By the contents of which when you read it you will eaſily perceive what it tends to, and how deſperate and dangerous it is to the hazzard of the whole Kingdom, and to fruſtrate all thoſe indeavours of the Parl. the army and Kingdome for an happy ſettlement, and likewiſe to pre­cipitate all into a new and bloody war, we cannot therefore but acquaint you that we look on this as a buſineſſe ſet on foot by the malice of ſome deſperate minded men, this being their laſt Engine for the putting all into confuſion, when they could not accompliſh their wicked ends by other meanes. To this have all ſecret liſtings tended, and we wiſh that the needleſſe and ſuperfluous Liſting of Auxilaries and connivance at the continuance of the Reformadoes about the Cities of London, and Weſtminſter, have not had the ſame aime, and by this wee hope it will appeare that our iealouſies and feares of ſome ſuch deſperate deſignes to be harched in and about the City, (conſidering the temper of men there) have not bin groundleſſe, nor our deſires to draw neere the City of Lon­don with the Army to diſapoint and breake all ſuch plots, and to free the Parliament from the violence of them have not bin without juſt cauſe, and wee deſire all indifferent men to judg whether our withdraw­ing from the City in obedience to the Parliaments command was for their and the Kingdomes ſecurity or not: we wonder that divers men did calumniate that our marching ſo neare the City, and put ſo bad Repreſentations upon it, as that it tended to force the Par­liament, or to plunder the City ſeeing our doing ſo, was to breake that blacke deſigne which now begins to ſhew it ſelfe in its colours, whereas indeed our conſciences witnes with us, that our aymes were cleare &••neſt tending to reſtore the Parliament into its juſt liberty, which was much abated in the eyes of all the Kingdome, and no doubt by the Authors and•••ntrivers of this new Covenant and engagement; ſome whereof have been ſo farre from aſſiſting to put the Reformadoes & other dangerous per­ſons out of the Lines that now they are called to joyne in this conſpiracy: we intreate you to give the Parl. a full Repreſentation of theſe things, which that you may do; we have ſent you the Papers, together with ſuch informations as may give them an opportunity to diſcover the bottome of this buſineſſe, we were marching from London (when we received this In­formation) in obedience to the Parliament, and to give the City more con­tent, & to ſtop the mouthes of ſlanderers; But if ſuch Deſignes, ſo diſtructive to the Parliament, and the worke in hand be ſuffered to go on, or that the Parliament be interrupted in the freedome of their debates and proceedings as we heare, within theſe few dayes they were, by thoſe that are invited to partake in this Conſideracy: we begg it of the Parliament, as they tender their own ſafety, the Peace of the Kingdome, and preventing of a ſecond Warre, as they would not have the Kingdome looſe the fruite and benefit of all the blood and treaſure that hath been ſpent in this cauſe, that they would not ſuffer their freedome and liberty to be indangered by ſuch deſignes as theſe, they having an Army which by the Bleſſing of God, in ſpight of all that theirs and the Kingdomes enemies can do, will ſtand and fall with them, and be found faithfull and obedient to them in all things, and as ready to relieve Ireland, when the Peace and rights of this Kingdome are ſeried: We write not this to deſire the Parliament to invite us to march up to them, we care not how great a diſtance we are from London, if it be the Parlia­ments pleaſure, and conſiſts with their ſecurity, and the breaking of thoſe combinations which are hatcht in the Bowels of the City, we are haſtening our Propoſalls which are for the generall ſettlement, and which (we are confident) will ſatisfie all that love truth and peace: But we ſee plainly, we neede more to intend ſecurity then have cauſe to expect to bring things to an happy iſſue by Treaty while ſuch deſignes are on foote: We pray you therefore that the Parliament would ſpeedily and throughly inquire in­to, and break theſe Deſignes wherein as in all things, elſe we ſhall be ready to ſerve them as they ſhall judge it needfull, and when they ſhall command us.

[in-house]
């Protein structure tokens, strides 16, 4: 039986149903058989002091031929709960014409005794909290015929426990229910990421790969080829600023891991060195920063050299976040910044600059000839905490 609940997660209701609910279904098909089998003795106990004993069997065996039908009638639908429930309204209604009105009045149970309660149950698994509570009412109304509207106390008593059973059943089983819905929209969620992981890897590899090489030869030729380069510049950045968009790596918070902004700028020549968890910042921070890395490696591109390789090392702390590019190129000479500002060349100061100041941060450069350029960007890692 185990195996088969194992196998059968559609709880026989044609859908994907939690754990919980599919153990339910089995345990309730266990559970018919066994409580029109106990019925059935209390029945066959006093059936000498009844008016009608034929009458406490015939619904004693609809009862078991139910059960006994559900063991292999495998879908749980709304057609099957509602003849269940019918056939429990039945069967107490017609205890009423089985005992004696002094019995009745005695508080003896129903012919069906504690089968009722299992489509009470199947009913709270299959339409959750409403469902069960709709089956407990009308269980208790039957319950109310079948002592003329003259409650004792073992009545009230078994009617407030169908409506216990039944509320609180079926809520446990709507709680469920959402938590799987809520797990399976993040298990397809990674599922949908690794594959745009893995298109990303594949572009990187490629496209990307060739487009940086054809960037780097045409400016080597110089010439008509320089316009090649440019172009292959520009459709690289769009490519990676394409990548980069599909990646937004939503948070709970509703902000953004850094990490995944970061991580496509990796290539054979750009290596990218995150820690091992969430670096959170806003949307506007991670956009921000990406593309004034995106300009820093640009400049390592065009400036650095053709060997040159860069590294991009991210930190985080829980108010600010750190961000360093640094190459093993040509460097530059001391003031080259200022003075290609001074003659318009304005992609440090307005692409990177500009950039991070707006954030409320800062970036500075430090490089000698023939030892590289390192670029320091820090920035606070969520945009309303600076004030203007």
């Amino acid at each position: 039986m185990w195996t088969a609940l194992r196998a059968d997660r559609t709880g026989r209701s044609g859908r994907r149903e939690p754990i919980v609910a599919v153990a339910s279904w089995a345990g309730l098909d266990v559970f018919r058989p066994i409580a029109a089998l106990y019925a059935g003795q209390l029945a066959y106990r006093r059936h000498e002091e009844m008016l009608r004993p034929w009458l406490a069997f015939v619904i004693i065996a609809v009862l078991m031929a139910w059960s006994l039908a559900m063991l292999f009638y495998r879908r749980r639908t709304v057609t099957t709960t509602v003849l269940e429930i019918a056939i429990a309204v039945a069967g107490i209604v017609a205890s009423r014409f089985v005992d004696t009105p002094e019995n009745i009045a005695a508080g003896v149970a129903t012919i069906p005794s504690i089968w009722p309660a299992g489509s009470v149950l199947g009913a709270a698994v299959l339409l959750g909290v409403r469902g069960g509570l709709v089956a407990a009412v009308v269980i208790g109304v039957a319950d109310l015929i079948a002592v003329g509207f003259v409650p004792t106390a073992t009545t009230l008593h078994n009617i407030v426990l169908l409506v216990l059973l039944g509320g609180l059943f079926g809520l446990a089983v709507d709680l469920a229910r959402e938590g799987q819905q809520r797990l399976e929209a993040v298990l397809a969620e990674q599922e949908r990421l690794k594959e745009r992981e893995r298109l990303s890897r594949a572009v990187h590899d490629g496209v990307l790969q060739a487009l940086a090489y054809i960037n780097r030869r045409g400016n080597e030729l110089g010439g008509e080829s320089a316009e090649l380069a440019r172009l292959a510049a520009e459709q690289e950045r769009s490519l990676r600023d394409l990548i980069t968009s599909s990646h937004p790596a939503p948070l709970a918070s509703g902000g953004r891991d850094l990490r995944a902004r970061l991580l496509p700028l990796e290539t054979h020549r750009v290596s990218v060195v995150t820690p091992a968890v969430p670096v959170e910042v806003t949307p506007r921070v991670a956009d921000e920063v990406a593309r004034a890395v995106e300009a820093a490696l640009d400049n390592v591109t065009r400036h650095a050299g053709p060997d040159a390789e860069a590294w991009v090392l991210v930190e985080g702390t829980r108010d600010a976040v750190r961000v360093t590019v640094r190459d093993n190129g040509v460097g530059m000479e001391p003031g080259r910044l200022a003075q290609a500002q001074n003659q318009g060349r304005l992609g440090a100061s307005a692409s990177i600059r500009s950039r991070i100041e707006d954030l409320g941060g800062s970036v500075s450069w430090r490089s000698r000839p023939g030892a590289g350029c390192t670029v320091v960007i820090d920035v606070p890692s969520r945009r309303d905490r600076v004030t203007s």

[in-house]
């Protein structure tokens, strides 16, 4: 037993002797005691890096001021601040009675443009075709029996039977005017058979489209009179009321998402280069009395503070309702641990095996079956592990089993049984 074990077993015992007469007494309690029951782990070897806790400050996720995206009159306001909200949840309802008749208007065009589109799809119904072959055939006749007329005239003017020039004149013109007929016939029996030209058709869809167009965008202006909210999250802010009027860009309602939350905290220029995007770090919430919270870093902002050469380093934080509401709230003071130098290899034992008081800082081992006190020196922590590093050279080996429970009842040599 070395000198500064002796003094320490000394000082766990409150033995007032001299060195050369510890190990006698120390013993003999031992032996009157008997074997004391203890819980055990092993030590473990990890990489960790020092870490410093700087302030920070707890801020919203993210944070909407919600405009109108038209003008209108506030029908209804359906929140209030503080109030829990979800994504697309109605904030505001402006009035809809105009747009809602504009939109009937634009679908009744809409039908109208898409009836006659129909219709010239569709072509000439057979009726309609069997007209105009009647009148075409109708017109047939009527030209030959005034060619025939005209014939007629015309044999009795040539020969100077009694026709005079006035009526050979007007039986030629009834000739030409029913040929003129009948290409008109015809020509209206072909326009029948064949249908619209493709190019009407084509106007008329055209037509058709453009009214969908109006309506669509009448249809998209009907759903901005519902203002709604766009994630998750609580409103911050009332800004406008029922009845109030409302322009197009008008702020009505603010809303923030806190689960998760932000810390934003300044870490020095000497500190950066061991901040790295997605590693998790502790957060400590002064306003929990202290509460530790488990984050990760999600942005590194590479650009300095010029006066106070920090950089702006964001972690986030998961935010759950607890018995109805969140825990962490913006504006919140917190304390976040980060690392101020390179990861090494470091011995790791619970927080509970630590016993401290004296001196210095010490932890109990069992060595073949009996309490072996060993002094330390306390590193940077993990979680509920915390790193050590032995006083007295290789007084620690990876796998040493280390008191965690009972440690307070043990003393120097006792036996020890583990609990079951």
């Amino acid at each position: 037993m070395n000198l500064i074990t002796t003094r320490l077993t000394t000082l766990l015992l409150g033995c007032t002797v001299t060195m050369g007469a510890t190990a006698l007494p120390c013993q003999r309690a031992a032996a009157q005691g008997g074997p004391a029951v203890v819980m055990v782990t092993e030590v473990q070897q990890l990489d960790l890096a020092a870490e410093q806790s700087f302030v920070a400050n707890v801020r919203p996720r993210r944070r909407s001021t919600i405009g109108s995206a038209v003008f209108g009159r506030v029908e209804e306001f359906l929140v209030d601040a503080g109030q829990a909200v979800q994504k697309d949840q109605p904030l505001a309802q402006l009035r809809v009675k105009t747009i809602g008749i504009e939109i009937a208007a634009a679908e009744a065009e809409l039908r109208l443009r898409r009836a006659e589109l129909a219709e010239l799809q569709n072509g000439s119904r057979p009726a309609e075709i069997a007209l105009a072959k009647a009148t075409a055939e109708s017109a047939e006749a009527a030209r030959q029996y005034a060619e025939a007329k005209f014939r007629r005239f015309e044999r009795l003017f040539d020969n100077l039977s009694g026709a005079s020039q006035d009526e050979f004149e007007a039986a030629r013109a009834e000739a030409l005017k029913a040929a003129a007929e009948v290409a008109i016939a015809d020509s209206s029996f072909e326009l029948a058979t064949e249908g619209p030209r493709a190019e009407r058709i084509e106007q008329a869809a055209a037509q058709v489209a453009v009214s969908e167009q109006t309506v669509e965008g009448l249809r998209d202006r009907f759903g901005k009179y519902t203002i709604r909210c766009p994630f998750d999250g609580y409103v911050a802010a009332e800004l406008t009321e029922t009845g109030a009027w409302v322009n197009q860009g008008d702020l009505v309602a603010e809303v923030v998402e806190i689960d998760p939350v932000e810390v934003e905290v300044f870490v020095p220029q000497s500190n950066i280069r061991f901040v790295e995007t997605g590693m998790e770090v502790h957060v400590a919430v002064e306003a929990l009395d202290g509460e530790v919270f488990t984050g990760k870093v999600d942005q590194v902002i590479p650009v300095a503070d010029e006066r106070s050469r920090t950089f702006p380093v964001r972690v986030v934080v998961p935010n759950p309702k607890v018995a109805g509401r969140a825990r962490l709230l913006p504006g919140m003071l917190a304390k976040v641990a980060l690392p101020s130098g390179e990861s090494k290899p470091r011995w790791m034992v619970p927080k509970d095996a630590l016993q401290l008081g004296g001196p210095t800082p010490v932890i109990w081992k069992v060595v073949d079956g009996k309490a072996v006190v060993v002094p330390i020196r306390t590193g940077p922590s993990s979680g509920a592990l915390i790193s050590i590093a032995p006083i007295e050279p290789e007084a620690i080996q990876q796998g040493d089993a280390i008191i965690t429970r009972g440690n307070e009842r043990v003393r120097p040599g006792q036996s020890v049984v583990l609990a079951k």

By the appointment of his Excellency Sir Thomas Fairfax, and his Councell of Warre. Signed, Iohn Ruſhworth, Secr.